Hi Peter, sorry to reply late.

It's interesting because your use of 'metaphysical' corresponds to the new metaphysics of the 1960s with the rise of modal logic, in particular the formalizations and contributions of Kripke/Lewis. Their notions of metaphysical possibility and necessity concern fixing truth claims across possible worlds.

While these claims are not empirically testable, I can foresee a point where our computational modelling and simulation capabilities of ranges of natural phenomena will likely yield outcomes that rival empirical methods in accuracy. I guess these modal claims could in principle be testable this way by varying the relevant constraints, such as physical constants etc.

As for your nagging thought: I think that's perhaps the most interesting question in philosophy right now. Is emergence an anomalous phenomenon occurring at the cleavage of mind/body or is it a common phenomenon in nature across levels of organization. Both of these positions are difficult to justify, hence why a lot of philosophers deny the truth of emergence. This, however, raises the question, just what do we mean by emergence?

Without getting into the nitty gritty of a formal definition, my hunch is that there's no fundamental difference between the mind/body relationship and other levels of emergence, if they can be characterized as such. The reason I think this is that I don't buy into accounts of emergence that render emergent phenomena inexplicable by recourse to some 'physically' specifiable mechanism. As such, I'm committed to rehabilitating emergent claims within some naturalist framework.

To be clear, I think that emergent phenomena are emergent in that the new level instantiates novel causal powers not instantiated by its composing parts. But I am committed to finding a natural explanation as to how these emergent powers arise from combinations of lower level composing elements.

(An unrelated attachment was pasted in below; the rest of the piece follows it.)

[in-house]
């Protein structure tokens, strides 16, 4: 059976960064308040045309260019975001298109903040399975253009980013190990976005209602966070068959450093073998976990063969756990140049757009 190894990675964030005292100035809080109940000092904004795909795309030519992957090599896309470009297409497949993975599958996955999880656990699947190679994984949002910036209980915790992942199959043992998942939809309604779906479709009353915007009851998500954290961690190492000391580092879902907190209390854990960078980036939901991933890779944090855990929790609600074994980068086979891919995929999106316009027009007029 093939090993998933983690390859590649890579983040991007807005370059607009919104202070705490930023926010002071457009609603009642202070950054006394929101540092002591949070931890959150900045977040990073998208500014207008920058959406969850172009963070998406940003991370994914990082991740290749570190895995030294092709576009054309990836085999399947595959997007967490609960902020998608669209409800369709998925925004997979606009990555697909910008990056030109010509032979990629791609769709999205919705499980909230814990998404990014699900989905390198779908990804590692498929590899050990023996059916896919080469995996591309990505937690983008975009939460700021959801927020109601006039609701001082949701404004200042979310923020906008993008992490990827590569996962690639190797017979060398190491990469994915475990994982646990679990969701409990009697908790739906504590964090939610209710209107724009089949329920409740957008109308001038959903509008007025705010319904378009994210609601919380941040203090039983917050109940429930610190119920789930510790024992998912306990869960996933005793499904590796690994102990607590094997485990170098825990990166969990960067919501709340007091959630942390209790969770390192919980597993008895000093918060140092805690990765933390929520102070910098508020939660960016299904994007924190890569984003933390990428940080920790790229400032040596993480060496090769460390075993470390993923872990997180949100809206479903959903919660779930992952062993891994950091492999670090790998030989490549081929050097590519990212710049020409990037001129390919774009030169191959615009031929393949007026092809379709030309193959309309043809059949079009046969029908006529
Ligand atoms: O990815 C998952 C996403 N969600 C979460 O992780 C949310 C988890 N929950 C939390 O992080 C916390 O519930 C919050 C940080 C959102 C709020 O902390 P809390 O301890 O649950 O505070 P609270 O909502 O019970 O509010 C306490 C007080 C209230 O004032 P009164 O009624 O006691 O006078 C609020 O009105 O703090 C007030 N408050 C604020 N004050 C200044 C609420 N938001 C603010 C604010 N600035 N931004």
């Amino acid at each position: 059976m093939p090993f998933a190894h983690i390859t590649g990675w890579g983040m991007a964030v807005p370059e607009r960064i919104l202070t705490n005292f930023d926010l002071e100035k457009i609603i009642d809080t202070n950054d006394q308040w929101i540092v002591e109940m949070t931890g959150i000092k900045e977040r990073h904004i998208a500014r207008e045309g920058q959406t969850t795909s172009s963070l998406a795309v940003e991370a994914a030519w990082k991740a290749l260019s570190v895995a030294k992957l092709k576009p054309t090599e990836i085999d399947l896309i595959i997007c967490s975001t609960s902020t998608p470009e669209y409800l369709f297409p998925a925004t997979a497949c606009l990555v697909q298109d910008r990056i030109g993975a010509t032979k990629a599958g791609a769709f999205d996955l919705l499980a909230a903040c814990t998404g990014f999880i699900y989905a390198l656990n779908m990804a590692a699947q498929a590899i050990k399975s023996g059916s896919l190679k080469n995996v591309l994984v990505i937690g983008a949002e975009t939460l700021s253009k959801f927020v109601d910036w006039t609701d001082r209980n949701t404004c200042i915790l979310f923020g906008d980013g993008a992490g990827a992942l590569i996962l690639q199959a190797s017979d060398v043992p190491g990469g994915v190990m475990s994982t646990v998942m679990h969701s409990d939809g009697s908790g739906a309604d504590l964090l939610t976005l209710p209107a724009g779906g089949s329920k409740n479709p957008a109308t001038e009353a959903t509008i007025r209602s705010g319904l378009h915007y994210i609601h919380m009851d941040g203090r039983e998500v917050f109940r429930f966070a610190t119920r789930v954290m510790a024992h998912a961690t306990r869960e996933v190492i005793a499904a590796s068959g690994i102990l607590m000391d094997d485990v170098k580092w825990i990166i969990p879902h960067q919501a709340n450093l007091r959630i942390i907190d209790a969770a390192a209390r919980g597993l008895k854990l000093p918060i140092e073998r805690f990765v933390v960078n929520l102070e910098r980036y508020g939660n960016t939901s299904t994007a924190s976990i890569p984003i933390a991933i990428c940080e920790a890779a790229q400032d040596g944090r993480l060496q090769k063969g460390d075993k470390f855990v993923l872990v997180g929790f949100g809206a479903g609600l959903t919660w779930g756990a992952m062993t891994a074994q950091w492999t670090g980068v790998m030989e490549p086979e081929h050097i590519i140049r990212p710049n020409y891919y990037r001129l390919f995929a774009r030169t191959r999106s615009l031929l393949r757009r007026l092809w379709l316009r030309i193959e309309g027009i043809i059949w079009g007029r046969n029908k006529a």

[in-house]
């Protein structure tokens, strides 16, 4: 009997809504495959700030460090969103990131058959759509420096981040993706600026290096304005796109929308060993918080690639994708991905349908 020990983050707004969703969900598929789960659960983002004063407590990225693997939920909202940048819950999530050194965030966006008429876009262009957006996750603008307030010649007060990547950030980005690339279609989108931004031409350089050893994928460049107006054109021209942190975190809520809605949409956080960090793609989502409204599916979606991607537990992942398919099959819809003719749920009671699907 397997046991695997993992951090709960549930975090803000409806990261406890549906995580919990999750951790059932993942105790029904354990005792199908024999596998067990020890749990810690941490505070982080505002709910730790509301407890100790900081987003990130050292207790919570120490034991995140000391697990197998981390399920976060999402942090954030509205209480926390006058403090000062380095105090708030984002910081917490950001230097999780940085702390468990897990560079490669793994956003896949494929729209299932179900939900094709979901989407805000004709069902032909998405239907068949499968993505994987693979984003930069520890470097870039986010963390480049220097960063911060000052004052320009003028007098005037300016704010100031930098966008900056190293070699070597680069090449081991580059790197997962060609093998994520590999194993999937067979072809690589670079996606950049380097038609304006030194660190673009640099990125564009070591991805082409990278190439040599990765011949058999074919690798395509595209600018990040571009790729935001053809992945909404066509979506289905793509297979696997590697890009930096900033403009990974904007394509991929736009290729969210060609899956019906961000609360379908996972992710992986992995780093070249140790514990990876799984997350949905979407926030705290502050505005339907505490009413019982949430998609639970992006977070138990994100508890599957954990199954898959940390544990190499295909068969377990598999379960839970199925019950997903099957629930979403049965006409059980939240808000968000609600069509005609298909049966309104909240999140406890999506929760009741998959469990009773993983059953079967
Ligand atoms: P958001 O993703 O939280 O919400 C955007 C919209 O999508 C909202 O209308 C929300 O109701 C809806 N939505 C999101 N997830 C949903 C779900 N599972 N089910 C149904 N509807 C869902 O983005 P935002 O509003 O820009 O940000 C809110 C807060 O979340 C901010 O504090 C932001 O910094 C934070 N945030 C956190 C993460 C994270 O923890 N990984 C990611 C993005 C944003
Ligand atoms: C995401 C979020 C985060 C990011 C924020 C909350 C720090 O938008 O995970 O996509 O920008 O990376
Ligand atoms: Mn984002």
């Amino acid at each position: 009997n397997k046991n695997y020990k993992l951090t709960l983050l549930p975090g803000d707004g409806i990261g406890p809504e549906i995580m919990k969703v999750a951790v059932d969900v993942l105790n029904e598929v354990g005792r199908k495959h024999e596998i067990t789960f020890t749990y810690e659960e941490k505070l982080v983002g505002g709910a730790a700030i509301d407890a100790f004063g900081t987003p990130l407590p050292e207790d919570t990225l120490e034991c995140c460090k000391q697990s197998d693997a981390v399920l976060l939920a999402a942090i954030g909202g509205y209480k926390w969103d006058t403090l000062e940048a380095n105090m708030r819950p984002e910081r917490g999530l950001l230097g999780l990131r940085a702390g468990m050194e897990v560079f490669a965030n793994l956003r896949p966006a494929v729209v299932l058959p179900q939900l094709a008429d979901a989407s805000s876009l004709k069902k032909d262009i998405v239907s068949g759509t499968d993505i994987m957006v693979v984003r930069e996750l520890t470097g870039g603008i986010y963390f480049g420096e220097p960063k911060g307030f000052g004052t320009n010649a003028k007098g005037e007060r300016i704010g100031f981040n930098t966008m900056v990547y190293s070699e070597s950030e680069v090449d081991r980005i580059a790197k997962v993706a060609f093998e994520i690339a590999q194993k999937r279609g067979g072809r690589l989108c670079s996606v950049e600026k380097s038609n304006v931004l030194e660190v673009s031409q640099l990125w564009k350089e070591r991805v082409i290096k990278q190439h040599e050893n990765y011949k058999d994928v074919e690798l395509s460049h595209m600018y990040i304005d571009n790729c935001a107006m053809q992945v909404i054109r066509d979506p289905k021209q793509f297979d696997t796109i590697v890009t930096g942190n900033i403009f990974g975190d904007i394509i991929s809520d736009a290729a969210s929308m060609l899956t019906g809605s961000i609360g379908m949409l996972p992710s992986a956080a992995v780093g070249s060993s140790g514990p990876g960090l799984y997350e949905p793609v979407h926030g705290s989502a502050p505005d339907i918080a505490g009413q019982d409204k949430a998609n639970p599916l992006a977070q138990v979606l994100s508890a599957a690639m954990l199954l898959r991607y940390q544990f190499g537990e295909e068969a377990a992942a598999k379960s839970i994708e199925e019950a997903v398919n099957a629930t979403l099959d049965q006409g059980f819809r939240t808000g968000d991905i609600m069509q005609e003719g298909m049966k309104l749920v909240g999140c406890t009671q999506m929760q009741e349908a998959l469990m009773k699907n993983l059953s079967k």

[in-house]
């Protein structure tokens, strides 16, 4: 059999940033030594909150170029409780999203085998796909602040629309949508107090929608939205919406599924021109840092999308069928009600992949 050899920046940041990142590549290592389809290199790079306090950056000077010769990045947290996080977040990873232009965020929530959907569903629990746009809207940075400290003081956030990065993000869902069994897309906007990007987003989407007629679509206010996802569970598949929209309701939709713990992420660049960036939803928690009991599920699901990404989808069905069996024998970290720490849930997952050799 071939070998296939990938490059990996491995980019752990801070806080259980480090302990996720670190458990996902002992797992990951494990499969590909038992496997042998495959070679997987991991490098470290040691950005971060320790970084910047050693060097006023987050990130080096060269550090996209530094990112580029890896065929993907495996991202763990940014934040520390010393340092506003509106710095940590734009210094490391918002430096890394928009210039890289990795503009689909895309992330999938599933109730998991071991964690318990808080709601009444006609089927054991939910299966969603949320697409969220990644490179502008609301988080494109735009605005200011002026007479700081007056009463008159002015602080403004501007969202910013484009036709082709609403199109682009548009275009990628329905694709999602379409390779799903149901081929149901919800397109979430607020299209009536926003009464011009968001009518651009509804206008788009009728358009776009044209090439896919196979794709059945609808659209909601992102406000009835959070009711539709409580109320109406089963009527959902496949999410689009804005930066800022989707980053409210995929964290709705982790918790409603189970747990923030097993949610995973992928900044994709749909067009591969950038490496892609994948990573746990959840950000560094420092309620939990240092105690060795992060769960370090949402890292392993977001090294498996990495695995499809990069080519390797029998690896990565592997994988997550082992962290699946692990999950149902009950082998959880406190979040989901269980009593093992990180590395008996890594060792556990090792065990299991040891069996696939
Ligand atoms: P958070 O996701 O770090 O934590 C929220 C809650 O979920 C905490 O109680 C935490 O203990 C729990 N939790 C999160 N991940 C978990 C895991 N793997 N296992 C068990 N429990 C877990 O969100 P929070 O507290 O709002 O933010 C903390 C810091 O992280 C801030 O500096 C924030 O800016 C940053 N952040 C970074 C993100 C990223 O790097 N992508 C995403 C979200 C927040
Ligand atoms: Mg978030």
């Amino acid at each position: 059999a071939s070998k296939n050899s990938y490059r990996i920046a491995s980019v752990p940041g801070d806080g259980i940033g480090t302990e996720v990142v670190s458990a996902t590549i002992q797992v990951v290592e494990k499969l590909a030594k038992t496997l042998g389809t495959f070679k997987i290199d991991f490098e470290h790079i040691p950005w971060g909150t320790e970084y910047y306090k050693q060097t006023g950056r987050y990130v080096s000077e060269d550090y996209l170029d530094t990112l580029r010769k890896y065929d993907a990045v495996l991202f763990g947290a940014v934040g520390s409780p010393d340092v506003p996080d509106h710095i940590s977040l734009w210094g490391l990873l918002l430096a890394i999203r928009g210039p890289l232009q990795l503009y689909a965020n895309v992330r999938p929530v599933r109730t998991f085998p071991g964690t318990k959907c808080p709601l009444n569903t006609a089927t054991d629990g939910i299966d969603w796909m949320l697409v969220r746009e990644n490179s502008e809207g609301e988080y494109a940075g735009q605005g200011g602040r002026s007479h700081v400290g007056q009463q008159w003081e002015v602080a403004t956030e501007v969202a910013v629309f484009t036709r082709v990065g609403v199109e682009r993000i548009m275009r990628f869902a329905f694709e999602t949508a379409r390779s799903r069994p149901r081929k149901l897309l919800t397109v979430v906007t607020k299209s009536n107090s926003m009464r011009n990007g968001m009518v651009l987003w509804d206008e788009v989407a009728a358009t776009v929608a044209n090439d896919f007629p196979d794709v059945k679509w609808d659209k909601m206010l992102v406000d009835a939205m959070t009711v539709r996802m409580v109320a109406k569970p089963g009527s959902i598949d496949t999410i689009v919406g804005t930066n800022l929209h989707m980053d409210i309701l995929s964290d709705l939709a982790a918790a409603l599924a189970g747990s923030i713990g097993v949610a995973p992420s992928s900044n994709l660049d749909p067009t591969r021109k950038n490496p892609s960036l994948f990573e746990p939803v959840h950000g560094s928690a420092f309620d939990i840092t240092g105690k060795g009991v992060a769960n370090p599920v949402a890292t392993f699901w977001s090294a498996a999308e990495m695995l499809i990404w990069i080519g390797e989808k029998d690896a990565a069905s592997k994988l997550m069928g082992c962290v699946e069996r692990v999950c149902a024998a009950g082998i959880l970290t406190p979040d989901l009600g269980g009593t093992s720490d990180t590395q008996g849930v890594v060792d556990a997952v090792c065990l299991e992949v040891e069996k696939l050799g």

Therefore, to my mind, it's not enough to say that the neural substrate exhausts the causal powers of mentality, but that mentality resides in the complex organizational properties of the neural substrate, which is causally subsumed by the organizational closure of the living organism. That's a bit of rabbit whole of an argument.

But basically, the idea is that these novel causal powers sit somehow atop organizational variables. The same could be true for emergence at other levels of organization, such as, paradigmatically between life and non-life. The causal powers of living organisms are not found in their composing elements alone, but are instantiated by the organizational structure of the mechanism. Whether this is merely an innocuous rendering of emergence or whether there's something new here, is an empirical question worth investigating, including whether we can come with a general account of emergence that has explanatory power for purely physical phenomena.

I've answered that in so many words, but these are some thoughts in that direction. I would be interested in what you think as regards this question.

Writer, philosopher, visual artist. Passionate about philosophy, cognitive science, complex systems, physics, visual art and literature. angjelinhila.com

Writer, philosopher, visual artist. Passionate about philosophy, cognitive science, complex systems, physics, visual art and literature. angjelinhila.com